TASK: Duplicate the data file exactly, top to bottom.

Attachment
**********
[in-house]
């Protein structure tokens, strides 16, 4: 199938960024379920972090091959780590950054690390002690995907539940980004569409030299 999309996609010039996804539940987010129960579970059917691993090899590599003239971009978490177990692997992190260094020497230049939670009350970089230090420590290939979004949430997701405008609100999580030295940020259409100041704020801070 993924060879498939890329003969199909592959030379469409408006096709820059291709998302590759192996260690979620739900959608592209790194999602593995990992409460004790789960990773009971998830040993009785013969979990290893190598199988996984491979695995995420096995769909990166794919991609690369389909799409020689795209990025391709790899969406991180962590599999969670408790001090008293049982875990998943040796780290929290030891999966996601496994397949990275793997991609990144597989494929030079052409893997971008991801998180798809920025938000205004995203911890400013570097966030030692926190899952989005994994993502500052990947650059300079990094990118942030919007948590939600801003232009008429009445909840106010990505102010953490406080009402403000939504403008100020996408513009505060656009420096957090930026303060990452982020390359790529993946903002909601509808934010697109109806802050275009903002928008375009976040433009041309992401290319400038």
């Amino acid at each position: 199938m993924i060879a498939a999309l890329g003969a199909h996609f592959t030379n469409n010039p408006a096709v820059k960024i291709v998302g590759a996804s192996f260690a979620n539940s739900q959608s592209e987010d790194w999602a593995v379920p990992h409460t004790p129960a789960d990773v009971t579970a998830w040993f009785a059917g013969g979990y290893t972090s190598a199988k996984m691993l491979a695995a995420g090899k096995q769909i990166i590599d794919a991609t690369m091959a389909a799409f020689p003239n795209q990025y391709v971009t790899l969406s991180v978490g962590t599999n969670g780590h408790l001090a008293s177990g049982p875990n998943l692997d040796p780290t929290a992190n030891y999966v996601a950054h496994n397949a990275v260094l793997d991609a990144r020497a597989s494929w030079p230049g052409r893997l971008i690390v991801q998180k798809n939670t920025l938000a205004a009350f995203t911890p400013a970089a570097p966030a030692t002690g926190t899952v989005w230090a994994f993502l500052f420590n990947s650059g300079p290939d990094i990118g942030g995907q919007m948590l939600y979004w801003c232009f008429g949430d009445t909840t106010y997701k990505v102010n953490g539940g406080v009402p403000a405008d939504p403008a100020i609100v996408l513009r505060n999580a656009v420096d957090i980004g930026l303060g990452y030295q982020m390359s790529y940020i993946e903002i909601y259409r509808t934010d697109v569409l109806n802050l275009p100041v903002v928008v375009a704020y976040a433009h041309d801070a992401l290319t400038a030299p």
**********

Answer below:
[in-house]
């Protein structure tokens, strides 16, 4: 199938960024379920972090091959780590950054690390002690995907539940980004569409030299 999309996609010039996804539940987010129960579970059917691993090899590599003239971009978490177990692997992190260094020497230049939670009350970089230090420590290939979004949430997701405008609100999580030295940020259409100041704020801070 993924060879498939890329003969199909592959030379469409408006096709820059291709998302590759192996260690979620739900959608592209790194999602593995990992409460004790789960990773009971998830040993009785013969979990290893190598199988996984491979695995995420096995769909990166794919991609690369389909799409020689795209990025391709790899969406991180962590599999969670408790001090008293049982875990998943040796780290929290030891999966996601496994397949990275793997991609990144597989494929030079052409893997971008991801998180798809920025938000205004995203911890400013570097966030030692926190899952989005994994993502500052990947650059300079990094990118942030919007948590939600801003232009008429009445909840106010990505102010953490406080009402403000939504403008100020996408513009505060656009420096957090930026303060990452982020390359790529993946903002909601509808934010697109109806802050275009903002928008375009976040433009041309992401290319400038």
């Amino acid at each position: 199938m993924i060879a498939a999309l890329g003969a199909h996609f592959t030379n469409n010039p408006a096709v820059k960024i291709v998302g590759a996804s192996f260690a979620n539940s739900q959608s592209e987010d790194w999602a593995v379920p990992h409460t004790p129960a789960d990773v009971t579970a998830w040993f009785a059917g013969g979990y290893t972090s190598a199988k996984m691993l491979a695995a995420g090899k096995q769909i990166i590599d794919a991609t690369m091959a389909a799409f020689p003239n795209q990025y391709v971009t790899l969406s991180v978490g962590t599999n969670g780590h408790l001090a008293s177990g049982p875990n998943l692997d040796p780290t929290a992190n030891y999966v996601a950054h496994n397949a990275v260094l793997d991609a990144r020497a597989s494929w030079p230049g052409r893997l971008i690390v991801q998180k798809n939670t920025l938000a205004a009350f995203t911890p400013a970089a570097p966030a030692t002690g926190t899952v989005w230090a994994f993502l500052f420590n990947s650059g300079p290939d990094i990118g942030g995907q919007m948590l939600y979004w801003c232009f008429g949430d009445t909840t106010y997701k990505v102010n953490g539940g406080v009402p403000a405008d939504p403008a100020i609100v996408l513009r505060n999580a656009v420096d957090i980004g930026l303060g990452y030295q982020m390359s790529y940020i993946e903002i909601y259409r509808t934010d697109v569409l109806n802050l275009p100041v903002v928008v375009a704020y976040a433009h041309d801070a992401l290319t400038a030299p």